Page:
This is an interesting article, written by Amy Goetzman at the MinnPost, a web magazine in Minneapolis. She highlights the work of Native American poet, Heid Erdrich, and objections to desecrating human artifacts.
By Amy Goetzman | Published Tue, Mar 10 2009 8:00 am
Leave those bones alone, says Heid Erdrich.
A 25,000-year-old skull is still someone’s ancestor, after all. Maybe yours. So don’t use it as a paperweight.
The Ojibwe poet notes that writers aren’t often called in to determine policy, but the cavalier treatment of human artifacts — often under the guise of scientific study — led her to issue her own statement on the subject, in the form of poems.
In her third book of poetry, “National Monuments,” which has been nominated for a Minnesota Book Award, Erdrich reminds us of the humanity of those old bones in stories about human artifacts going up for sale on eBay, an exhibit of children’s bodies taken from a Peruvian sacrificial site, and other incidents in which native artifacts stolen from graves are marketed to collectors and museums.
The poems are haunting, and sometimes humorous. In “Guidelines for the Treatment of Sacred Objects,” she writes, “Never, at any time, sing ‘Dem Bones,’ ” and:
Avoid using the bones as drumsticks
Or paperweights, no matter
The actions of previous Directors or Vice
Directors or your institution.
Questions vs. pronouncements
“[Poets] can aim for the meditative center of things because we want to bring our readers there. I like to bring up questions, rather than make pronouncements with my poems,” she says. Ultimately, though, it’s pretty clear where Erdrich stands: “I think bones should be allowed to go home.”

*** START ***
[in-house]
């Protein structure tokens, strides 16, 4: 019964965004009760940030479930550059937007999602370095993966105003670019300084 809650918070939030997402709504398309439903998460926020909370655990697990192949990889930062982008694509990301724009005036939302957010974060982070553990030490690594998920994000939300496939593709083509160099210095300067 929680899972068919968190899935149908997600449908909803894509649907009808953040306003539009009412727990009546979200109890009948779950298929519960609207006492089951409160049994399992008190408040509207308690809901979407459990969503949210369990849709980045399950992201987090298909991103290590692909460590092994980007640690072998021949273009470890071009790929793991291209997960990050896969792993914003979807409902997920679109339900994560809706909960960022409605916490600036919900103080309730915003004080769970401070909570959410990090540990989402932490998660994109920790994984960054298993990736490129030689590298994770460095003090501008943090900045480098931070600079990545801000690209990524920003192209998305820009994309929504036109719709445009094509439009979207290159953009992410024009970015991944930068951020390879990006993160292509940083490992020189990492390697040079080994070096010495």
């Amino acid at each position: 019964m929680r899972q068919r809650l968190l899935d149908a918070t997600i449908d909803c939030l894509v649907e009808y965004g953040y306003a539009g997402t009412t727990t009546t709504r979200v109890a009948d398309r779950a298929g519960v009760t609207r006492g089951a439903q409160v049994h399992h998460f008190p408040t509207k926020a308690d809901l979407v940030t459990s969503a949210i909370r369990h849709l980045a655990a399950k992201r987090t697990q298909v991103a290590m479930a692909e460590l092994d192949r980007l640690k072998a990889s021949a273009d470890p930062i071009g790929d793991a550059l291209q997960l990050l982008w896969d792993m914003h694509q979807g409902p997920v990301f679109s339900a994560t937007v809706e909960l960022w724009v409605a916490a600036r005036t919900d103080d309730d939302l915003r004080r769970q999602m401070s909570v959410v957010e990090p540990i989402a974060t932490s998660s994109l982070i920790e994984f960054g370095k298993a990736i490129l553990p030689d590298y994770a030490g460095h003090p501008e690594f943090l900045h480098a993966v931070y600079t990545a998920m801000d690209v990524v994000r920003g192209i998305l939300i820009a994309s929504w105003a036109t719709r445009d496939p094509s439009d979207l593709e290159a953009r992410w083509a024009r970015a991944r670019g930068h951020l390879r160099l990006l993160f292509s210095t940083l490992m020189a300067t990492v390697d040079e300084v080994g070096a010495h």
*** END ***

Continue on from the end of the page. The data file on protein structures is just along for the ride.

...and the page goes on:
“Mostly I want people to think about the line: When is a body sacred and sovereign, and when is it scientifically significant and what happened in between? Is it more about whose bodies remain sacred? How does relationship to the body define our larger culture, our scientific belief system?”
Or consider this: Instead of trying to connect with people from the past by studying their bodies, get to know them much more deeply by studying their souls, via their artwork. “I love any place with ancient picture writing visible,” Erdrich says. She’s also intrigued by the stories of Obabaamwewe-giizhigokwe (Jane Johnston Schoolcraft), an early Native writer whose work inspired Longfellow’s “Hiawatha” — though she doesn’t often get the credit she deserves. Erdrich corrects that with a poem.
When she isn’t writing or teaching, Erdrich curates exhibits of Native art for the Ancient Traders Gallery in Minneapolis. “The shows I’ve curated have felt a lot like editing an anthology or building a course. Working with visual artists is something I’ve always loved, but it is a tremendous commitment, since we are such a small program and always seeking funding. Still, the artists I work with have lit up my imagination and made it easier for me to write,” she says.
Heid will read at 7 p.m. Friday, March 13, at a book release party for “National Monuments,” held at her sister Louise’s bookstore, Birchbark Books, 2115 W. 21st St., Minneapolis.